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Australia’s plan to reach zero net emission by the year 2050 but refuses to cut down on fossil fuels

 Australia’s plan to reach zero net emission by the year 2050 but refuses to cut down on fossil fuels

Scott Morrison, Prime Minister of Australia, has announced the plans for decarbonisation of the country through net-zero emissions by 2050. Simultaneously, he assured that the production or use of fossil fuels would not be stopped; he further emphasised that this project aims to combat the climate change that the world is facing currently.

This announcement comes merely a few days ahead of the UN climate summit scheduled to be held at Glasgow. However, it should be noted that Morrison persisted in his refusal to update the 2030 emissions reduction target, which was previously put forward in accordance with Paris Agreement.

Here are the few key takeaways of the policy :

The long-term emissions reduction plan is based on the existing policies; it is to be conducted with the help of a few principles. First, the target of zero emissions will be achieved through technology, not taxes; the cost of technologies will be brought down, making it feasible to provide a scenario where there will be reliable and affordable power.

One other change included in the plan is ultra-low-cost solar- an attempt to make it one of the dependable technologies. The government also intends to establish a carbon crediting scheme with partner countries in ‘’the Quad’’, which includes Japan, the US, and India.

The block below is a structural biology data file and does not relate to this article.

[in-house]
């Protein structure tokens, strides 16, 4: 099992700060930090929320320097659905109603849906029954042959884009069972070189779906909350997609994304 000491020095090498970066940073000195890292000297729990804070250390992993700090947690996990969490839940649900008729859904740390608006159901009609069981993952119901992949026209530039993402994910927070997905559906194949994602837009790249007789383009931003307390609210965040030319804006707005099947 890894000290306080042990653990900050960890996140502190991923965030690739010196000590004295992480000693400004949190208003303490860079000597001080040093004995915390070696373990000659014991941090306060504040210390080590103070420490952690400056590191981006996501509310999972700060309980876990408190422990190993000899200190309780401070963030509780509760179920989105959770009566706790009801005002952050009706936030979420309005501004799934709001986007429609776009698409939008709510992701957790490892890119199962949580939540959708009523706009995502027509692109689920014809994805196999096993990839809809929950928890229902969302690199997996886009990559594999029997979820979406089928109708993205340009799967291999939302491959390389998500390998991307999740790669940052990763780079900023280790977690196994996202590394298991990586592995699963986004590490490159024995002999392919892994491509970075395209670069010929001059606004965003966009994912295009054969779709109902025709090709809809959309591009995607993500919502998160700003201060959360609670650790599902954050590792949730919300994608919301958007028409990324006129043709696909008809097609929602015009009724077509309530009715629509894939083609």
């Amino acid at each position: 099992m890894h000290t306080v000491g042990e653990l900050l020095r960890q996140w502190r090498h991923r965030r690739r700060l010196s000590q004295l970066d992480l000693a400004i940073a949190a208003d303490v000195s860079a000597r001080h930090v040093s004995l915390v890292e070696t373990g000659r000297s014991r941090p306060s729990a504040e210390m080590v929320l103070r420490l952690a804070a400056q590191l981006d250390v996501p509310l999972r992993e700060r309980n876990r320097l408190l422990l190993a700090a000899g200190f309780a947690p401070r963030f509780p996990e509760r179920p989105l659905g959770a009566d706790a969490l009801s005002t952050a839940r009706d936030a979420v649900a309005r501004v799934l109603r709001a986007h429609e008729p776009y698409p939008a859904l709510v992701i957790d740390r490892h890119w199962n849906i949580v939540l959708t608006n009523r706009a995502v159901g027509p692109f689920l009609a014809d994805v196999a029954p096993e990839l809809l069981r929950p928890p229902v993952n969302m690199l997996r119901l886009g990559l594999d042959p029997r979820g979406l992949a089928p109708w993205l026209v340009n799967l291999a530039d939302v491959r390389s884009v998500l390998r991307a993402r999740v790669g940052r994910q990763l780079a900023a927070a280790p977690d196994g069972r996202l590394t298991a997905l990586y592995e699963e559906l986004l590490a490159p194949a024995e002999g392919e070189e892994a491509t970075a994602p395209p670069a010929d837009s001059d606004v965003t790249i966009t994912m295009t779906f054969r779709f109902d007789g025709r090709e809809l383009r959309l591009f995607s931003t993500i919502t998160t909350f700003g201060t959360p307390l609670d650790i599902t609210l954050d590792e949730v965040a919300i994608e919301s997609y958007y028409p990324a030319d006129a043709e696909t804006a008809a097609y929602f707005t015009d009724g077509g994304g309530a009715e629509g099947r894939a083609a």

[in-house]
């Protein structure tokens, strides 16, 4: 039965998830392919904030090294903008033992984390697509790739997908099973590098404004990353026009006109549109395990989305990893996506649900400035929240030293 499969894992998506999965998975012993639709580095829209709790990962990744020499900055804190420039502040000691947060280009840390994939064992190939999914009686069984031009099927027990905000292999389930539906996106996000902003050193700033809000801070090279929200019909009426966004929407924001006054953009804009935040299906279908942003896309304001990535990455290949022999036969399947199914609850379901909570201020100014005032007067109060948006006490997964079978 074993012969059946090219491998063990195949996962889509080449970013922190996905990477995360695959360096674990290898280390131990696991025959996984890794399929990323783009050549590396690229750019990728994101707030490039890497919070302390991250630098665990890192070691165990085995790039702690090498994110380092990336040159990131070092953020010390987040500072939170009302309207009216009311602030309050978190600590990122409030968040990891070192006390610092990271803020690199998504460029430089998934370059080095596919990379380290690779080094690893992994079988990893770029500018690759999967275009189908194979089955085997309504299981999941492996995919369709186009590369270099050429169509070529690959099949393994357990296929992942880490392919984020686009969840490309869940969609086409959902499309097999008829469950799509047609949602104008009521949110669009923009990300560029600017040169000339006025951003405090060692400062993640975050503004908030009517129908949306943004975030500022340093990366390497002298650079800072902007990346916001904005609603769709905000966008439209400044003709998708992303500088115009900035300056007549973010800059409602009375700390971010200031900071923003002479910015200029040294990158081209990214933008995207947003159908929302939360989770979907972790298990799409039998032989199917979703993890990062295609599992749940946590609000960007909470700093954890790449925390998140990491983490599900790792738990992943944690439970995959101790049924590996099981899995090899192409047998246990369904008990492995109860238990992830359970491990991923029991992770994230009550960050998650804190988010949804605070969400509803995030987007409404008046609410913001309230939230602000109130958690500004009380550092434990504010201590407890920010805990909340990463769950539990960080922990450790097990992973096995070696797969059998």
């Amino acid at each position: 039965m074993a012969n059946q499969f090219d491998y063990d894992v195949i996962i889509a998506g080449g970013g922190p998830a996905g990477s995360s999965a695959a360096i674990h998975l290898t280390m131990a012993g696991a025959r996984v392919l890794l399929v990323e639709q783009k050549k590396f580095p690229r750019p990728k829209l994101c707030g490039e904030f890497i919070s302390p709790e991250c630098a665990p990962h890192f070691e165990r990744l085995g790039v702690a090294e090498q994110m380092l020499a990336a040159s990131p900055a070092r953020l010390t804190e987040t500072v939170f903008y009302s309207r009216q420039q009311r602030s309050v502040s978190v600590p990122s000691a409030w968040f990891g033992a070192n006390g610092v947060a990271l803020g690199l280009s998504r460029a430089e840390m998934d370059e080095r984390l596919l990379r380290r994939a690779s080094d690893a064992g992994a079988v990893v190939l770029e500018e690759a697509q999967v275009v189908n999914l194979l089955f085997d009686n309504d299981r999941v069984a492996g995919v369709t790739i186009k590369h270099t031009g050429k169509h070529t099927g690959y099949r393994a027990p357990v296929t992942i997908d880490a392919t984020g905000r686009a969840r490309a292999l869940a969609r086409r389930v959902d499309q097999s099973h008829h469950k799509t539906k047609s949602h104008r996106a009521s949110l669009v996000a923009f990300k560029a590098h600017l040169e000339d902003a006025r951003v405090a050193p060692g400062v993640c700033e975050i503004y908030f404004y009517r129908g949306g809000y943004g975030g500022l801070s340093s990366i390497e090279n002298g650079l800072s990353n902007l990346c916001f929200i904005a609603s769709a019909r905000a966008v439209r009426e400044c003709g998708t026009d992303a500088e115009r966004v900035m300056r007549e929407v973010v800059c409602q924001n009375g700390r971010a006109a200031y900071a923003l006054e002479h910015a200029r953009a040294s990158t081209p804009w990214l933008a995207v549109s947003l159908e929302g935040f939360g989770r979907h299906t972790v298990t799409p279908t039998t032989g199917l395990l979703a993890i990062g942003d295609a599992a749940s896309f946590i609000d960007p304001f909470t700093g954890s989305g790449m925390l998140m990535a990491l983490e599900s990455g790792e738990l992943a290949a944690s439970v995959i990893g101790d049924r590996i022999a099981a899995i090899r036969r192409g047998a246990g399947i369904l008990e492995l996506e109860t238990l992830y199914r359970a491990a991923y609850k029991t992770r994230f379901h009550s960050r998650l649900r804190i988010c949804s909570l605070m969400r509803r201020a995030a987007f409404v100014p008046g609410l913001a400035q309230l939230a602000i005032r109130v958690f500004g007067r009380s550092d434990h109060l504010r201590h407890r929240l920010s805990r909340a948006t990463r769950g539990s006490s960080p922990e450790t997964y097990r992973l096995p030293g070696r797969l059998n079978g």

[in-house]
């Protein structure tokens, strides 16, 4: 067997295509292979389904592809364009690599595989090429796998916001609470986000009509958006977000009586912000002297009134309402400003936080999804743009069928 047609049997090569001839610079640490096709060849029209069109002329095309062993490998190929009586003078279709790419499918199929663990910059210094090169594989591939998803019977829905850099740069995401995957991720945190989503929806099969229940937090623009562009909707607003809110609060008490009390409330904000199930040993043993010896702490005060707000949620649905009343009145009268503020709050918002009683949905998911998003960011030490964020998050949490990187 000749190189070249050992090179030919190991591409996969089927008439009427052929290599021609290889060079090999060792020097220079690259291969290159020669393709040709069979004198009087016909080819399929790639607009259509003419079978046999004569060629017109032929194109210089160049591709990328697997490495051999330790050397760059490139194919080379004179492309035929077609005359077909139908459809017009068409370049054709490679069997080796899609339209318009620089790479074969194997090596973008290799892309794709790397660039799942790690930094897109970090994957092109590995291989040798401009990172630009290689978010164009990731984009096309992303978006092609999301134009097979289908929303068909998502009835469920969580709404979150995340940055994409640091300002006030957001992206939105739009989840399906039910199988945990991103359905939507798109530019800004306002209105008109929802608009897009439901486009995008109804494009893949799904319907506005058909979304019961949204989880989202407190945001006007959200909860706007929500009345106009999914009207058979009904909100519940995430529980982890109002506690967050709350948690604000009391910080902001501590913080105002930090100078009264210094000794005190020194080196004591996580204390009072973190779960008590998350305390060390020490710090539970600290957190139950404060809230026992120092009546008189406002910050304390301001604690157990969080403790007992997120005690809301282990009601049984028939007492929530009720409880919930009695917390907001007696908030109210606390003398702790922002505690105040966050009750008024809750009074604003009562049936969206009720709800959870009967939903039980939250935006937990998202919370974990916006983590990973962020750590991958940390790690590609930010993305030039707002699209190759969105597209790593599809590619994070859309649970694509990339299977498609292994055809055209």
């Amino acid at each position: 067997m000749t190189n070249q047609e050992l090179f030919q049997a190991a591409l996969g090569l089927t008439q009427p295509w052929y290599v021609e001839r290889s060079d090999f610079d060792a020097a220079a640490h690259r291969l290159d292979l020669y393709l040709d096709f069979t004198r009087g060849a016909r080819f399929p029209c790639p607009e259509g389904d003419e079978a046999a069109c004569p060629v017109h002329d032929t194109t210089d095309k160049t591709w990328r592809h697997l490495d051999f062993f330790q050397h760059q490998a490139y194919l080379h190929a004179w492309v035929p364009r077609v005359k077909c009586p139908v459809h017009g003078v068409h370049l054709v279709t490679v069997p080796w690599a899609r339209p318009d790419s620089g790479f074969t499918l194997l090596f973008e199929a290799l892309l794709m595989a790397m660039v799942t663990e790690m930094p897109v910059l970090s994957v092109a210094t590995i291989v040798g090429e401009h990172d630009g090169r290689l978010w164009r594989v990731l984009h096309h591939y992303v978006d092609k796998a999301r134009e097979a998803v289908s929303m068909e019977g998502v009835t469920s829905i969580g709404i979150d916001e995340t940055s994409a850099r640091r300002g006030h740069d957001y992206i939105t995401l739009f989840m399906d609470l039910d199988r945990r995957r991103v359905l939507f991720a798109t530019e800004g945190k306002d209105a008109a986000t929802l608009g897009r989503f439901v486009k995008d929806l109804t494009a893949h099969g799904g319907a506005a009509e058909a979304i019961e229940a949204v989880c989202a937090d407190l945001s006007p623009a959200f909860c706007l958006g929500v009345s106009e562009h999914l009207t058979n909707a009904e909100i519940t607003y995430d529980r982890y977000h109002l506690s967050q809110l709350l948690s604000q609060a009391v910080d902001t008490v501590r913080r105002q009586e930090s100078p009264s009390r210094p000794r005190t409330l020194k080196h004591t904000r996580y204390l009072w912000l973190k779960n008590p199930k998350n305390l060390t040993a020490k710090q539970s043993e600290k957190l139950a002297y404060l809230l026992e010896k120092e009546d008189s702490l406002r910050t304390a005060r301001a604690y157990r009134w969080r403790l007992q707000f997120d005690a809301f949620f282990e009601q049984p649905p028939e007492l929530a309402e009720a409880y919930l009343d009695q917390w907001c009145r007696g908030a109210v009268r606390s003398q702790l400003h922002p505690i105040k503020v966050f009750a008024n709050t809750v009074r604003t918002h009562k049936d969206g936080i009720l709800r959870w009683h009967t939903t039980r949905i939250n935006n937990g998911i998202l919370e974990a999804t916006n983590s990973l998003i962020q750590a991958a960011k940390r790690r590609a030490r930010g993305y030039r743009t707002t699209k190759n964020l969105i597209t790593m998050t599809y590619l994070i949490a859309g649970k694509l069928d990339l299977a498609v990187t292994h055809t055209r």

Minister of Energy and Emissions Reduction, Angus Taylor mentioned that one of the crucial strategies includes ninety million hectares of productive agricultural land that will be utilised tactfully. It will be used as a carbon sink, carbon capture, and storage. In addition, cars and automobiles contribute considerably to the emission of most greenhouse gases; hence the manufacturing of low emission vehicles will also be given equal importance.

Mr Morrison pointed out that this project has the support of the Coalition partners; it will serve the national interest. The goal would be towards ‘’careful evolution’’ by ensuring that the plan does not negatively affect agriculture and farming.


Stark criticism soon ensued with the announcement of the PM; lack of clarity seemed to be one of the factors that seemed to be unanimous among most commentators. Australian Labor party MP Chris Bowen remarked that he had seen “more detailed fortune cookies than the document released by the government today”.

Regarding the plan, comparison with Saudi Arabia and Russia has been made, as both countries had unveiled similar campaigns to combat climate change. However, in reality, they lagged behind when it came to implementing plans of action that cause greenhouse emissions.

Despite facing disasters such as floods, drought, extreme rise in temperatures, bush, and wildfires, the government has been slow in terms of taking actions in terms of environmental concerns. According to Richard Black, a senior associate at the Energy & Climate Change Intelligence Unit, the project is framed in response to international pressure and demand. Offsets and carbon capture will play a significant role in the plan, but then again, there is no clarity in terms of the degree or extent to which government and businesses are required to pay for them.

abhilash david

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